A lot of chatter goes on inside each one of us and not all of it happens between our ears. Researchers at McMaster University discovered that the "cross-talk" between bacteria in our gut and our brain plays an important role in the development of psychiatric illness, intestinal diseases and probably other health problems as well including obesity.
"The wave of the future is full of opportunity as we think about how microbiota or bacteria influence the brain and how the bi-directional communication of the body and the brain influence metabolic disorders, such as obesity and diabetes," says Jane Foster, associate professor in the Department of Psychiatry and Behavioural Neurosciences of the Michael G. DeGroote School of Medicine.
Using germ-free mice, Foster's research shows gut bacteria influences how the brain is wired for learning and memory. The research paper has been published in the March issue of the science journal Neurogastroenterology and Motility.
The study's results show that genes linked to learning and memory are altered in germ-free mice and, in particular, they are altered in one of the key brain regions for learning and memory -- the hippocampus.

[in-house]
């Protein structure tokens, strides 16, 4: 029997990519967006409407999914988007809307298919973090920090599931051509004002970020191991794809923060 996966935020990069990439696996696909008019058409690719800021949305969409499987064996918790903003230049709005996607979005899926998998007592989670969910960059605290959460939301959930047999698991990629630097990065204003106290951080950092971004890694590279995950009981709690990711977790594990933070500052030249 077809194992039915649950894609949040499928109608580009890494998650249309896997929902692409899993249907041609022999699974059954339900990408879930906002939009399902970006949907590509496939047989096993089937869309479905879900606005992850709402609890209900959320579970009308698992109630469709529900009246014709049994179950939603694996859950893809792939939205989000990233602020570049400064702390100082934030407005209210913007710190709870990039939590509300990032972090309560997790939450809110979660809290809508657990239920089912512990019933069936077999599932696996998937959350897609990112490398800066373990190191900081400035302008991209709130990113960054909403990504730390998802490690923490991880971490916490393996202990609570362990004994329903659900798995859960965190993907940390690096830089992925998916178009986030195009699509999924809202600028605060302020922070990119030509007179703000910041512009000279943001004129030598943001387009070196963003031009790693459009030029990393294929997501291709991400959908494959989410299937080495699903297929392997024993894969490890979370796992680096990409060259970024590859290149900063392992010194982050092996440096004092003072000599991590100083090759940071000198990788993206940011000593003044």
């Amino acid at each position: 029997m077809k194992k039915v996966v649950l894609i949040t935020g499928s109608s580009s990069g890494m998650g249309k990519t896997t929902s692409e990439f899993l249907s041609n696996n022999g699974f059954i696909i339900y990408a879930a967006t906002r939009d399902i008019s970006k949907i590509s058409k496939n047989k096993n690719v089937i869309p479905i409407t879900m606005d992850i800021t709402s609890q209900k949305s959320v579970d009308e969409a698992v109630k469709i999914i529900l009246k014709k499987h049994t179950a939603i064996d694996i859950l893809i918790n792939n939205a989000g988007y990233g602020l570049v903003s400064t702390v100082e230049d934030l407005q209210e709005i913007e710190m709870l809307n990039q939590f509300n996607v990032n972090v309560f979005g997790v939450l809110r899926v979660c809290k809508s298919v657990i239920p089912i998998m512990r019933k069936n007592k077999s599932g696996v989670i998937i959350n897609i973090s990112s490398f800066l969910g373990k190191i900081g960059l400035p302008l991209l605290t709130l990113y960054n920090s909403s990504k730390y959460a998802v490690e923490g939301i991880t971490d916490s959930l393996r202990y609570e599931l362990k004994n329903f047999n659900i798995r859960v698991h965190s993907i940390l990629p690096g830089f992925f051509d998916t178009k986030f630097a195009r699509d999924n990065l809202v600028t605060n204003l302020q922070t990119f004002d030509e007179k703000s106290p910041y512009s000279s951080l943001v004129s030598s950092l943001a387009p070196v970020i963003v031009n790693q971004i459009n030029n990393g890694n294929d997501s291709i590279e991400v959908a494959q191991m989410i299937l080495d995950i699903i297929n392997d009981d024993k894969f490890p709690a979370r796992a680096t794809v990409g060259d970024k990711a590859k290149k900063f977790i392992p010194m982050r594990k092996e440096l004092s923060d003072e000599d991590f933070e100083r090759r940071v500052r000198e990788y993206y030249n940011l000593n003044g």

"The take-home message is that gut bacteria influences anxiety-like behavior through alterations in the way the brain is wired," said Foster.
Foster's laboratory is located in the Brain-Body Institute, a joint research initiative of McMaster University and St. Joseph's Healthcare in Hamilton. The institute was created to advance understanding of the relationship between the brain, nervous system and bodily disorders.
"We have a hypothesis in my lab that the state of your immune system and your gut bacteria -- which are in constant communication -- influences your personality," Foster said.
She said psychiatrists, in particular, are interested in her research because of the problems of side effects with current drug therapy.
"The idea behind this research is to see if it's possible to develop new therapies which could target the body, free of complications related to getting into the brain," Foster said. "We need novel targets that take a different approach than what is currently on the market for psychiatric illness. Those targets could be the immune system, your gut function…we could even use the body to screen patients to say what drugs might work better in their brain."
- K. M. Neufeld, N. Kang, J. Bienenstock, J. A. Foster. Reduced anxiety-like behavior and central neurochemical change in germ-free mice. Neurogastroenterology & Motility, 2011; 23 (3): 255 DOI: 10.1111/j.1365-2982.2010.01620.x
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